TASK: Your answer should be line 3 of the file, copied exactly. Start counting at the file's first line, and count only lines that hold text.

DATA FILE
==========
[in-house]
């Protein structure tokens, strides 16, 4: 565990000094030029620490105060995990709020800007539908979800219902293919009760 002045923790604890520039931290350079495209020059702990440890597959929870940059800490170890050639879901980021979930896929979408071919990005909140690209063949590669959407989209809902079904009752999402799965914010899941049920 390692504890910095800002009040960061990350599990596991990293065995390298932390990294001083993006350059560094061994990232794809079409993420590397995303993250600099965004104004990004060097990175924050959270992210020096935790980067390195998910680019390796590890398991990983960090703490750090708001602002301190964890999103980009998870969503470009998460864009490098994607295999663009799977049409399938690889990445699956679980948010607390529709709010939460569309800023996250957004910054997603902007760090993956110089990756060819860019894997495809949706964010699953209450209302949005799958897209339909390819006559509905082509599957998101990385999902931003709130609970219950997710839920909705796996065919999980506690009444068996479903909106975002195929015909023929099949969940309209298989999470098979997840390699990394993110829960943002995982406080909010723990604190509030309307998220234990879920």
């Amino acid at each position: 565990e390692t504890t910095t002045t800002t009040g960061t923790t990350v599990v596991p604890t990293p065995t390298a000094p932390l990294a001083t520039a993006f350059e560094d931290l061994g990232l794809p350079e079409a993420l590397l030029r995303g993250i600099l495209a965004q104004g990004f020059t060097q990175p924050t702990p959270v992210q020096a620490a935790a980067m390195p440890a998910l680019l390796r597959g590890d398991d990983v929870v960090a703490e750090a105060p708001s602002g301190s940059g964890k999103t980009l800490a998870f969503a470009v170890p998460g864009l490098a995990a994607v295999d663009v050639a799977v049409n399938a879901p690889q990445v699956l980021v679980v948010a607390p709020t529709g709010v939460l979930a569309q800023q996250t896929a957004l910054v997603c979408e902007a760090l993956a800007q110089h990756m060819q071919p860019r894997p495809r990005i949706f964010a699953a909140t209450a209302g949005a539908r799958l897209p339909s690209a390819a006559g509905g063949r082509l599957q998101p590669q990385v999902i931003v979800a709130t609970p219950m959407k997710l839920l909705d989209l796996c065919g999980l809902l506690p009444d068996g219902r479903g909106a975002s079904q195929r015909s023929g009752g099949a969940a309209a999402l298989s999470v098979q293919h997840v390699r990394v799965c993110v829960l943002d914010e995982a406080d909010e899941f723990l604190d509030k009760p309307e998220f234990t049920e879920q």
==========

């Amino acid at each position: 565990e390692t504890t910095t002045t800002t009040g960061t923790t990350v599990v596991p604890t990293p065995t390298a000094p932390l990294a001083t520039a993006f350059e560094d931290l061994g990232l794809p350079e079409a993420l590397l030029r995303g993250i600099l495209a965004q104004g990004f020059t060097q990175p924050t702990p959270v992210q020096a620490a935790a980067m390195p440890a998910l680019l390796r597959g590890d398991d990983v929870v960090a703490e750090a105060p708001s602002g301190s940059g964890k999103t980009l800490a998870f969503a470009v170890p998460g864009l490098a995990a994607v295999d663009v050639a799977v049409n399938a879901p690889q990445v699956l980021v679980v948010a607390p709020t529709g709010v939460l979930a569309q800023q996250t896929a957004l910054v997603c979408e902007a760090l993956a800007q110089h990756m060819q071919p860019r894997p495809r990005i949706f964010a699953a909140t209450a209302g949005a539908r799958l897209p339909s690209a390819a006559g509905g063949r082509l599957q998101p590669q990385v999902i931003v979800a709130t609970p219950m959407k997710l839920l909705d989209l796996c065919g999980l809902l506690p009444d068996g219902r479903g909106a975002s079904q195929r015909s023929g009752g099949a969940a309209a999402l298989s999470v098979q293919h997840v390699r990394v799965c993110v829960l943002d914010e995982a406080d909010e899941f723990l604190d509030k009760p309307e998220f234990t049920e879920q």